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If you took a high school English class in the last half of the 20th century (or after), chances are you read "The Catcher in the Rye." And if you were like me, you were thrilled at all the teenage freedom and bad words and raw feeling in a classroom assignment.
After author J.D. Salinger died last month, we challenged the iReport community to give the book a fresh read and see how we -- most of us pretty well grown up by now -- liked it as adults.
I think iReport producer Katie Hawkins-Gaar said it best. When I asked her what she thought re-reading the book as an adult, she said as a teenager she'd wanted to hang out with Holden Caulfield, the troubled main character, but as an adult she wanted to hug him.
iReporter Lulis Leal (known by most everyone on this site as JoyfulGypsy) came to a similar conclusion, even though she'd hated him for his endless whining the first time through. "His compassion redeemed him for me," she said.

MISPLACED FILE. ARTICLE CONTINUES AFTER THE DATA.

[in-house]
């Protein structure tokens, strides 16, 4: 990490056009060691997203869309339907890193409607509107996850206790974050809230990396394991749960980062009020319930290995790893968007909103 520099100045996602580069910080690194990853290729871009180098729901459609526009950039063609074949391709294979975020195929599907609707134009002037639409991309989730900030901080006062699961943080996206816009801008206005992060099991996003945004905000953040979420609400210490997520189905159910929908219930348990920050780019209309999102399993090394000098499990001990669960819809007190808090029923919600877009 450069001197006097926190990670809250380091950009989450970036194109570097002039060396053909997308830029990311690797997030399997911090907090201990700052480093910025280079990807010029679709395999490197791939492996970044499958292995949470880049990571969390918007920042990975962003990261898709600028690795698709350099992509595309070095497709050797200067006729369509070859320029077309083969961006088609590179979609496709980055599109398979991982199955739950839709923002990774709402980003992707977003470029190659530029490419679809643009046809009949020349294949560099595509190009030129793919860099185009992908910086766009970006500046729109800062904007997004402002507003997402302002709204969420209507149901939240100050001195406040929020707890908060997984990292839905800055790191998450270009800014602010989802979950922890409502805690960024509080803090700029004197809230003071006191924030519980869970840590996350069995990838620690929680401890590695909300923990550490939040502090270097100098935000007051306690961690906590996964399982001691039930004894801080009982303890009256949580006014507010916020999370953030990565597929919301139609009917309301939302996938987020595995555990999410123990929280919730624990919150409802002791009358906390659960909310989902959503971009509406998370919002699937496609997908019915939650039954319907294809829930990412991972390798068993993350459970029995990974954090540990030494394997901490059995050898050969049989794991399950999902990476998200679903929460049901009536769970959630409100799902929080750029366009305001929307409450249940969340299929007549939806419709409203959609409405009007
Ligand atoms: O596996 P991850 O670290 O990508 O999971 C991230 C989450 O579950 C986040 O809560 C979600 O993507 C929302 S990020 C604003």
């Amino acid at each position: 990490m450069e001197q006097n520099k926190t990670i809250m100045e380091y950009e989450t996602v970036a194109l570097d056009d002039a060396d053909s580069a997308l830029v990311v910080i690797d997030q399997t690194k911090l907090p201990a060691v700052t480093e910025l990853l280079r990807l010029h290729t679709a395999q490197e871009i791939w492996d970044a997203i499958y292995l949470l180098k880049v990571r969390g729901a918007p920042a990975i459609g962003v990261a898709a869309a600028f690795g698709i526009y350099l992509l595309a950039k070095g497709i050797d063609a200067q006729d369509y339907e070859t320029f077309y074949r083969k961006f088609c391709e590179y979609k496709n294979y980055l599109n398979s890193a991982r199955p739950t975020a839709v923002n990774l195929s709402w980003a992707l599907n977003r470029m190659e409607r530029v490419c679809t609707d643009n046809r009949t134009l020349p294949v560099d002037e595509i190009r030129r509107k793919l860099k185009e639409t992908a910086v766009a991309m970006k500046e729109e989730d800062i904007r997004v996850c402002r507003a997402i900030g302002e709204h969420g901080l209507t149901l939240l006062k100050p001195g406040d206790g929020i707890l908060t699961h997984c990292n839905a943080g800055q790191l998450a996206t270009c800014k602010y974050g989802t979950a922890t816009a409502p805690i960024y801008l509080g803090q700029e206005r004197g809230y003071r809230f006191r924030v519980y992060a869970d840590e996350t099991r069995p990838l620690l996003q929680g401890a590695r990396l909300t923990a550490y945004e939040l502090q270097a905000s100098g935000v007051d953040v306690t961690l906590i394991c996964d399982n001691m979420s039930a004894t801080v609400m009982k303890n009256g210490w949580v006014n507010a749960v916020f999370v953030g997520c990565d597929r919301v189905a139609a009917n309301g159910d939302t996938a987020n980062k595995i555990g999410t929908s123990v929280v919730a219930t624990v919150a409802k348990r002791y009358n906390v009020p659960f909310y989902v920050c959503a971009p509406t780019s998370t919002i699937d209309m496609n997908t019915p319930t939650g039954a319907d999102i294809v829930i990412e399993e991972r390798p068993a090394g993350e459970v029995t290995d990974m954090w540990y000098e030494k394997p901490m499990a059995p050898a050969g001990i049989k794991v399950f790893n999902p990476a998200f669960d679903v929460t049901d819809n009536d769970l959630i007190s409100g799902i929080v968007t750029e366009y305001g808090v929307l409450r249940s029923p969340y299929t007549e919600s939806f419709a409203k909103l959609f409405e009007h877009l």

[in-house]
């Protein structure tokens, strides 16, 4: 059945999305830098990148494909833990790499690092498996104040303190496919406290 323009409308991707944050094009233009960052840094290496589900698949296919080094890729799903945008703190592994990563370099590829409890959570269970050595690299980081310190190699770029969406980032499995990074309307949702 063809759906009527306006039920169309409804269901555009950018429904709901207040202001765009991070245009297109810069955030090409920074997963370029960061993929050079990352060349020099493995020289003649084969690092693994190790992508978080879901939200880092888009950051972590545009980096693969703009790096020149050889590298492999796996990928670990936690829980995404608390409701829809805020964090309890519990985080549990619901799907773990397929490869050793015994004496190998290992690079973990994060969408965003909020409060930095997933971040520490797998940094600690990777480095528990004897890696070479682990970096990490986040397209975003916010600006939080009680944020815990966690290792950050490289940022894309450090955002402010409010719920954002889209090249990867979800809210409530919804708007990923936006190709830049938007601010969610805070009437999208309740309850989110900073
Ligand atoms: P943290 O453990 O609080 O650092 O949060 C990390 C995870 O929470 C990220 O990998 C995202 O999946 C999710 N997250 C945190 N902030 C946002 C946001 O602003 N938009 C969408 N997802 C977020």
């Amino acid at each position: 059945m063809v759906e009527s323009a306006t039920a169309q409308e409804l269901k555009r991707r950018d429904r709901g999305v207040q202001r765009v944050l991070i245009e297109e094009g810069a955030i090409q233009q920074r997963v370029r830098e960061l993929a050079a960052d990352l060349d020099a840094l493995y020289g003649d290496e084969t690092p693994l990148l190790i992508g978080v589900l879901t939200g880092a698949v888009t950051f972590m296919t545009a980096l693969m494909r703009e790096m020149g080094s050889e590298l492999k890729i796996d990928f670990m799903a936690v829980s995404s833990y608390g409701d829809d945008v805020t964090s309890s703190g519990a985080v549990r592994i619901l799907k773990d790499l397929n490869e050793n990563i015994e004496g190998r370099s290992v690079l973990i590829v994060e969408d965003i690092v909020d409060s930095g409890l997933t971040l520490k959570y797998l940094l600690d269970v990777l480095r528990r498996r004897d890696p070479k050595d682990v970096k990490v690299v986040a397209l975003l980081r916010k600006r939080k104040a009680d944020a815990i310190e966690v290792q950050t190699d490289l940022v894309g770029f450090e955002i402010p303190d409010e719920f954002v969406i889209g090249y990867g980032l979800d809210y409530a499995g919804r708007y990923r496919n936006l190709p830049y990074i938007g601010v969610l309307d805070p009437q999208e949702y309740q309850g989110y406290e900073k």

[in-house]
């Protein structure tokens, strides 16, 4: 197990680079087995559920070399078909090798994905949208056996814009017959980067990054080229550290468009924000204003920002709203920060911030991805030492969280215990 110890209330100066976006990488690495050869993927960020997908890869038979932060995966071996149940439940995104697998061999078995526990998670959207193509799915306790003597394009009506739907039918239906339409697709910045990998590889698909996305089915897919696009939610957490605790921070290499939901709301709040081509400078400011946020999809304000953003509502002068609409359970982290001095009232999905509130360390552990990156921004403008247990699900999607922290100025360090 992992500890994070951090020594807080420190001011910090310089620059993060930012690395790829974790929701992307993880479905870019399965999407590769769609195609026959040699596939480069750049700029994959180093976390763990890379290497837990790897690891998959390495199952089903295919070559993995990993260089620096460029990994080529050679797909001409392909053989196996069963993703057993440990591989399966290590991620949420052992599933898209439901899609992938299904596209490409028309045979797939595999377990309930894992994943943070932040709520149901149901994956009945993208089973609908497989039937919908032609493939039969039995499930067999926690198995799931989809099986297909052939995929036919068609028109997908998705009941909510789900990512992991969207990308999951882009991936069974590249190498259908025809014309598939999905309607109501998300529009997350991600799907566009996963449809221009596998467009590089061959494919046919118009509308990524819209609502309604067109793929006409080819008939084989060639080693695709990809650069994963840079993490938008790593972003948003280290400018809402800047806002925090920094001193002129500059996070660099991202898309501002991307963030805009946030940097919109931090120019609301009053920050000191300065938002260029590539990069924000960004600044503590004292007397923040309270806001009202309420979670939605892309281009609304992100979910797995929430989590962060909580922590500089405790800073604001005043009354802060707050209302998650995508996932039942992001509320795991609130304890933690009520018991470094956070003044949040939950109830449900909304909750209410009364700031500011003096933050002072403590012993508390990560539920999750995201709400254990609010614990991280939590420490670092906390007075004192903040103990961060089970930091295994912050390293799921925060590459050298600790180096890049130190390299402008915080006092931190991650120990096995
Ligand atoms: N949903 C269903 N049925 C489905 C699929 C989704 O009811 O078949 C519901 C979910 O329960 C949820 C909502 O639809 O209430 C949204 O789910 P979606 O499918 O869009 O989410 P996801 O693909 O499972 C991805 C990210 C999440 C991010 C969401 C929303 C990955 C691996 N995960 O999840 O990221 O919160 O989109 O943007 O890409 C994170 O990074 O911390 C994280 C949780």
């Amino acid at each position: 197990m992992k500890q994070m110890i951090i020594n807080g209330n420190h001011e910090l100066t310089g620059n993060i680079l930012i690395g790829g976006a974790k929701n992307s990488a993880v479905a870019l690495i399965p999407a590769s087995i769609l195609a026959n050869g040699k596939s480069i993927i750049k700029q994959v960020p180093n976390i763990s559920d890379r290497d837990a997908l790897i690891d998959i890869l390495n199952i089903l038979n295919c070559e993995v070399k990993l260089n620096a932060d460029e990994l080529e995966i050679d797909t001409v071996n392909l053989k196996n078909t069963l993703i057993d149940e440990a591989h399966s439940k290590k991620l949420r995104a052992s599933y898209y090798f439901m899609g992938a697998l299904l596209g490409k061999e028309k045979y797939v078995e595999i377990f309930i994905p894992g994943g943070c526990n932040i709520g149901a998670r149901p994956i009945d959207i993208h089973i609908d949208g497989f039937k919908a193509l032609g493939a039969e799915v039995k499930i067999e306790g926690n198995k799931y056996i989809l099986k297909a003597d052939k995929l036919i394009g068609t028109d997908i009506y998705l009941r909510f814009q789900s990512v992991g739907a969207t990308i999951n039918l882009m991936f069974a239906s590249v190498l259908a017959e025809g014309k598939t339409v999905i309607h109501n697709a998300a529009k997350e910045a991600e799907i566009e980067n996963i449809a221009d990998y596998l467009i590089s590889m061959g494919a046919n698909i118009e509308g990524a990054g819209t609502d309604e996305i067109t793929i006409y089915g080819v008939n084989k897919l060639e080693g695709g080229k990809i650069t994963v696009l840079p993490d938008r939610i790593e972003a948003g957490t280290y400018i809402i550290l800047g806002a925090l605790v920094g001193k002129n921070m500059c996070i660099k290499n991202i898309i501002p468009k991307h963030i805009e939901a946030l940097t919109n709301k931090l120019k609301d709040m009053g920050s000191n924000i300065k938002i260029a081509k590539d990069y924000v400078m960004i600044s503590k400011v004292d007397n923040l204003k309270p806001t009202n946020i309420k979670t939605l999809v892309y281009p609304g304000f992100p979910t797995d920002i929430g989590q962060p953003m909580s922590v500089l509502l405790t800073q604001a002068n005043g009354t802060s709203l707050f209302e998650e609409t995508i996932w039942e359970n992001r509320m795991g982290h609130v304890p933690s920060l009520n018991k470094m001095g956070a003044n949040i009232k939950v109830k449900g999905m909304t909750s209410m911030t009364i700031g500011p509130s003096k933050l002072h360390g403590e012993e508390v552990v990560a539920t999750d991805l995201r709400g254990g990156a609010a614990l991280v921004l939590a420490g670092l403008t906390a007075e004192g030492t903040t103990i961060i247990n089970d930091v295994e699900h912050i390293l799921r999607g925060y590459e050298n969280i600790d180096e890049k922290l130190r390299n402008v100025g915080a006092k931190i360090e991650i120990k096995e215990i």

Matt Morone, aka TeacherMM84, had an interesting perspective: he'd just recently finished teaching "Catcher" to his high school students when Salinger died. He told us he always expects his students to split on the book, half swooning and half hating it. He told us the book has grown on him over the years as he's come to appreciate what he says is its message: "As Holden stands beside the carousel in the final scene of the novel, we know that amidst all the pain, there is a glimmer of hope."
Myself, I remember loving it the first time around, but mostly because my teacher said it was just awful. And it felt pretty good to call her a phony. Now that I think about it, that was probably her plan all along. Nice one, Mrs. Gilbert.
Thanks to everyone who read along. If you did, too, let us know what you thought in the comments.
I wrote the following piece On Finding Salinger a few days after his death http://likethedew.com/2010/02/03/on-finding-salinger-3/
I had absolutely nothing in common with Holden Caulfield when I was growing up but I read it five times before I was an adult. It certainly resonated with me. After I entered adulthood, I occasionally "...wondered what happened to Holden Caulfield?" Did he make it out of the sanitarium and his teenage years alive? I think that if Salinger had wanted us to know,he would've told us. He never did, of course. And with recluses...well, you never know.